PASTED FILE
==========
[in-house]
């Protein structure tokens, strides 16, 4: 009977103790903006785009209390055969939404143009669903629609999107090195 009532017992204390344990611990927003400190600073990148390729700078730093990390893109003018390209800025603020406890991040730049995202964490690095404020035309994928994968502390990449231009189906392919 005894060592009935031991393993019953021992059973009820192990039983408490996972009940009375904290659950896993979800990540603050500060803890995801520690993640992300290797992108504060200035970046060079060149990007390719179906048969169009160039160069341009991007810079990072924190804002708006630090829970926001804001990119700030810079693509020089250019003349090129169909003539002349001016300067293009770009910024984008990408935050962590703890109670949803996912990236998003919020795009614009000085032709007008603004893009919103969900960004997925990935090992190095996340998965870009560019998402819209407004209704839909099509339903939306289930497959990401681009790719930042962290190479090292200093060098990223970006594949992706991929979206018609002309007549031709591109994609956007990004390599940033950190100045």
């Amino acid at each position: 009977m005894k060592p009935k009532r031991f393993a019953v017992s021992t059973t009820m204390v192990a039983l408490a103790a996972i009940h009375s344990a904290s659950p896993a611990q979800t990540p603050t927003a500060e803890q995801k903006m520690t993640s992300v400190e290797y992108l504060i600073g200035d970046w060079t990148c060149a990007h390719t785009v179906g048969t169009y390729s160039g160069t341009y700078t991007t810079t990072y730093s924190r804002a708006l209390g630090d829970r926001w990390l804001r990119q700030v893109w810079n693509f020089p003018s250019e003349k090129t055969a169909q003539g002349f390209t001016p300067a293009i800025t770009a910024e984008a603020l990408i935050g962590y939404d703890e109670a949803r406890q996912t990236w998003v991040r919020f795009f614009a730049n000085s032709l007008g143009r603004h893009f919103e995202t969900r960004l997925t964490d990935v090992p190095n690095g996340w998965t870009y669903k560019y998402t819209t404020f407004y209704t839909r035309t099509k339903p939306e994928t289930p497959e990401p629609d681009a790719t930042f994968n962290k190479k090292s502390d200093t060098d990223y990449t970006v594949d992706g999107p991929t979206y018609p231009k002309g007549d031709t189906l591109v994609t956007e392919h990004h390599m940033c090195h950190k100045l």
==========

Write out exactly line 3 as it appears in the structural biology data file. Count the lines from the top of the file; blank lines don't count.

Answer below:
């Amino acid at each position: 009977m005894k060592p009935k009532r031991f393993a019953v017992s021992t059973t009820m204390v192990a039983l408490a103790a996972i009940h009375s344990a904290s659950p896993a611990q979800t990540p603050t927003a500060e803890q995801k903006m520690t993640s992300v400190e290797y992108l504060i600073g200035d970046w060079t990148c060149a990007h390719t785009v179906g048969t169009y390729s160039g160069t341009y700078t991007t810079t990072y730093s924190r804002a708006l209390g630090d829970r926001w990390l804001r990119q700030v893109w810079n693509f020089p003018s250019e003349k090129t055969a169909q003539g002349f390209t001016p300067a293009i800025t770009a910024e984008a603020l990408i935050g962590y939404d703890e109670a949803r406890q996912t990236w998003v991040r919020f795009f614009a730049n000085s032709l007008g143009r603004h893009f919103e995202t969900r960004l997925t964490d990935v090992p190095n690095g996340w998965t870009y669903k560019y998402t819209t404020f407004y209704t839909r035309t099509k339903p939306e994928t289930p497959e990401p629609d681009a790719t930042f994968n962290k190479k090292s502390d200093t060098d990223y990449t970006v594949d992706g999107p991929t979206y018609p231009k002309g007549d031709t189906l591109v994609t956007e392919h990004h390599m940033c090195h950190k100045l």